The Sunday Times, February, 2006
by Maurice Chittenden
White Teeth was a whitewash, says Muslim who inspired prizewinning novel’s central character
WHITE TEETH, the novel that made Britain feel good about the state of its race relations, has been accused of whitewashing the truth by the real-life model for one of its characters.
Ziad Haider Rahman, the inspiration for Magid, one of the twin Muslim brothers at the centre of the novel, said Zadie Smith’s book, which was adapted for a television series, was divorced from reality.
“Conspicuously absent from White Teeth is the anger,” he said. “We don’t see the very dark aspects of racism. That’s something that divides the book from reality.”
Haider Rahman, a corporate lawyer with an American law firm in the City, said the book failed to reflect his anger at “being alienated from British society” and “at the Asian community, with which I’m in profound disagreement”.
The novel, set in northwest London and first published in 2000, a year before the September 11 attacks, is a sprawling comic epic spanning three decades. It tells the intertwined stories of three ethnically diverse families in modern Britain.
Smith wrote it at the age of 24, after reading English at Cambridge, and it was celebrated for its optimistic portrait of a “post-racial” country. It won the Whitbread prize for a first novel and a clutch of other awards. Smith was nominated by Ken Livingstone, the mayor of London, as one of the 100 greatest ever black Britons.
Although she insists the book is not based on her own life, the central character of Irie is largely autobiographical. Like her, she grew up in north London, a few blocks from Richard Reid, the shoe bomber. And like Irie, she is the daughter of an English father and a Jamaican mother. Smith dated Jimmi Rahman, the younger brother of Haider Rahman, and the inspiration for Majid’s fictional twin, Millat. She dedicated the book to Jimmi.
Millat’s fictional flirtation with Islamic radicalism is unthreatening: he joins Keepers of the Eternal and Victorious Islamic Nation — a group with a deliberately comic acronym. Magid, meanwhile, finds a comfortable existence as a passionate Anglophile, who is taken up by a family of liberal London Jews.
In real life, Haider Rahman was not so at ease with Britain. He was born in Bangladesh’s impoverished Sylhet province, was bullied and beaten as a boy, pushed into a Christmas tree at school, insulted in the street and once had coffee thrown at him from a moving car. When he went to Oxford University, he was chased out of the bar and later had a swastika daubed on the door of his room, prompting him to change colleges.
His bleak assessment of Britain appears in Menace in Europe, a book by his former girlfriend, Claire Berlinski, to be published in New York next month. In it, he urges Britain to “abandon the dogma of multiculturalism”. Although he said he did not want to denigrate his own people, he said Bengalis were “not really integrating” in London.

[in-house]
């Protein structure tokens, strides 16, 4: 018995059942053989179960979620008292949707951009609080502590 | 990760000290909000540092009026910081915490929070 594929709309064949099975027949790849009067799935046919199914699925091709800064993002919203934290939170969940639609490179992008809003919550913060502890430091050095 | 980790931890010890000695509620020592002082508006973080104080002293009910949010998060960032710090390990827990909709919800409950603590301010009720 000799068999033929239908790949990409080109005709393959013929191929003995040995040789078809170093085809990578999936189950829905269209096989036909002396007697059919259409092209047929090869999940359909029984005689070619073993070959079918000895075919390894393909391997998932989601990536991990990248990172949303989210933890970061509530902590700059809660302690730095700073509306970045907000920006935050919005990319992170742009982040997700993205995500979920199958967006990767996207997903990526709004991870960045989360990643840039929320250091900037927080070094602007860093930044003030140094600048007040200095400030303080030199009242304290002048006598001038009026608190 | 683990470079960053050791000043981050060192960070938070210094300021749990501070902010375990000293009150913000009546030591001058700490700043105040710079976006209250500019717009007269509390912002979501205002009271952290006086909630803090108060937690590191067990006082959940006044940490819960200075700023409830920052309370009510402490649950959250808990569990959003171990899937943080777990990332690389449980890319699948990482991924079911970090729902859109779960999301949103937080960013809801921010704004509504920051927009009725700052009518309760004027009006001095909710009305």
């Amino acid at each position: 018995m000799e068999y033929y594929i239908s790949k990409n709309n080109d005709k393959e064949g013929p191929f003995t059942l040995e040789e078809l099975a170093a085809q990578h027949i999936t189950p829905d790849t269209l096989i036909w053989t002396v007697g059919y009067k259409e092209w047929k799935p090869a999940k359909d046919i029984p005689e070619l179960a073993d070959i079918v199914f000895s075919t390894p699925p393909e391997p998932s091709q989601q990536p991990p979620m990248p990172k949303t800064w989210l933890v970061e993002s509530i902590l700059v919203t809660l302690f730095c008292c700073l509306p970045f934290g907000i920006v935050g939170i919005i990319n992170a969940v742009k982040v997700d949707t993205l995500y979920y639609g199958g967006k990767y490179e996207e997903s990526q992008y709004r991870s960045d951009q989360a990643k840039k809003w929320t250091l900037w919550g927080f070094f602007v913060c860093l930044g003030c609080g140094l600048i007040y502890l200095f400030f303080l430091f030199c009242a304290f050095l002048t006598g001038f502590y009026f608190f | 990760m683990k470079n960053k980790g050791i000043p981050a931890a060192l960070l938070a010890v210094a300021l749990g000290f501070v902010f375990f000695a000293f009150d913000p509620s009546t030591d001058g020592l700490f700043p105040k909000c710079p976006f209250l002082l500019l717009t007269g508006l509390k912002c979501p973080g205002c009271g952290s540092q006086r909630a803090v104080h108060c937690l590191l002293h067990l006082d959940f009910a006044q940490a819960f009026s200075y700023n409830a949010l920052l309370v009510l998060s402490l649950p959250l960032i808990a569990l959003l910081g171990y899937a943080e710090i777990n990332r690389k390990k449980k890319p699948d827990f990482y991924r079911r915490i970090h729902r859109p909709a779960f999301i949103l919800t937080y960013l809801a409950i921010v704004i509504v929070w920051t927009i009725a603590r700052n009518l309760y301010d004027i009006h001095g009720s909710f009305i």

He states: “What we’re seeing in the East End of London is ghettoisation . . . The kids lead lives with one foot in the airport. They don’t want to belong. They don’t want to become part of the British story.”
Speaking last week, Haider Rahman, who is a school governor in the East End, said that he nonetheless accepted Smith’s right to artistic licence. “I recognised myself in White Teeth but I also recognise that it is a work of fiction.
“We can get very precious if we address art against reality and start thinking of it as something that ought to reflect accurately and faithfully the real world.”
Berlinski says White Teeth is “full of wishful thinking”. The “cheerless reality” is different, her book argues. She warns her fellow Americans of the dangers afoot because Britain and other European countries have failed to assimilate millions of Muslim immigrants.
“Zadie tried to write a light-hearted book and I think one of the reasons it has been so successful is that it is not grimly realistic,” she said last week. “It obviously wasn’t her agenda to write a book that exposed the seamy undercurrent of race relations in Britain.
“Critics were very excited about this portrait of multi- ethnic Britain as a bubbling, lively, essentially tolerant place where ethnic differences are a backdrop. She refers to Enoch Powell’s rivers of blood speech as something the characters think of being way in the past.
“Reviewers were excited about the portrayal of a racially heterogeneous and essentially integrated London. Events since September 11 have shown that this is not the first image that comes into people’s minds. In terms of having Islamic terrorists operating on your soil, Britain is the worst.”